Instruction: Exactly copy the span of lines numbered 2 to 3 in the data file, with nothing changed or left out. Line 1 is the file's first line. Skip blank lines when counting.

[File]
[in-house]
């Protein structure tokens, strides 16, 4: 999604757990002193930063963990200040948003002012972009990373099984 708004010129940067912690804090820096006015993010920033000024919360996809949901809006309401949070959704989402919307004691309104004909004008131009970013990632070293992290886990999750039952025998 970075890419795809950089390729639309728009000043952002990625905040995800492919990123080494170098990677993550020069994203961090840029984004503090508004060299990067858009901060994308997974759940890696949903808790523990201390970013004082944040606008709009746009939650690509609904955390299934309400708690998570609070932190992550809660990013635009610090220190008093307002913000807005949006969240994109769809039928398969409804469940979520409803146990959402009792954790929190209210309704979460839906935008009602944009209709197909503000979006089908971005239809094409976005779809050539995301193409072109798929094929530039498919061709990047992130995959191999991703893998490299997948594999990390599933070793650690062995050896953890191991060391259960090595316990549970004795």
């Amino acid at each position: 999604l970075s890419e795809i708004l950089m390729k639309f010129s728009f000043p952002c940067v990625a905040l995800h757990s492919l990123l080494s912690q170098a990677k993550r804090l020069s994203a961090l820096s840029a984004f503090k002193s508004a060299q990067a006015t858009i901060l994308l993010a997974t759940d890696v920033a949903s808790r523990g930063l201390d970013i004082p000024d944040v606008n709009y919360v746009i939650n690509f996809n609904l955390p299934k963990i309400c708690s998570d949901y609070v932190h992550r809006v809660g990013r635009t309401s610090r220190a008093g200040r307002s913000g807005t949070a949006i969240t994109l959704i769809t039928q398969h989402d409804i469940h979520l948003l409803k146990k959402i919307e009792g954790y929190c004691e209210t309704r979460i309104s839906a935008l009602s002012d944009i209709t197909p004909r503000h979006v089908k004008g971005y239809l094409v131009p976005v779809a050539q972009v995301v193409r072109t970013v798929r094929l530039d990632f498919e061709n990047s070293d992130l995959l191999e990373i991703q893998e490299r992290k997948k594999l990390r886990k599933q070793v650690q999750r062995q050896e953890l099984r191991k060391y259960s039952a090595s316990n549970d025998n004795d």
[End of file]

């Protein structure tokens, strides 16, 4: 999604757990002193930063963990200040948003002012972009990373099984 708004010129940067912690804090820096006015993010920033000024919360996809949901809006309401949070959704989402919307004691309104004909004008131009970013990632070293992290886990999750039952025998 970075890419795809950089390729639309728009000043952002990625905040995800492919990123080494170098990677993550020069994203961090840029984004503090508004060299990067858009901060994308997974759940890696949903808790523990201390970013004082944040606008709009746009939650690509609904955390299934309400708690998570609070932190992550809660990013635009610090220190008093307002913000807005949006969240994109769809039928398969409804469940979520409803146990959402009792954790929190209210309704979460839906935008009602944009209709197909503000979006089908971005239809094409976005779809050539995301193409072109798929094929530039498919061709990047992130995959191999991703893998490299997948594999990390599933070793650690062995050896953890191991060391259960090595316990549970004795």
């Amino acid at each position: 999604l970075s890419e795809i708004l950089m390729k639309f010129s728009f000043p952002c940067v990625a905040l995800h757990s492919l990123l080494s912690q170098a990677k993550r804090l020069s994203a961090l820096s840029a984004f503090k002193s508004a060299q990067a006015t858009i901060l994308l993010a997974t759940d890696v920033a949903s808790r523990g930063l201390d970013i004082p000024d944040v606008n709009y919360v746009i939650n690509f996809n609904l955390p299934k963990i309400c708690s998570d949901y609070v932190h992550r809006v809660g990013r635009t309401s610090r220190a008093g200040r307002s913000g807005t949070a949006i969240t994109l959704i769809t039928q398969h989402d409804i469940h979520l948003l409803k146990k959402i919307e009792g954790y929190c004691e209210t309704r979460i309104s839906a935008l009602s002012d944009i209709t197909p004909r503000h979006v089908k004008g971005y239809l094409v131009p976005v779809a050539q972009v995301v193409r072109t970013v798929r094929l530039d990632f498919e061709n990047s070293d992130l995959l191999e990373i991703q893998e490299r992290k997948k594999l990390r886990k599933q070793v650690q999750r062995q050896e953890l099984r191991k060391y259960s039952a090595s316990n549970d025998n004795d």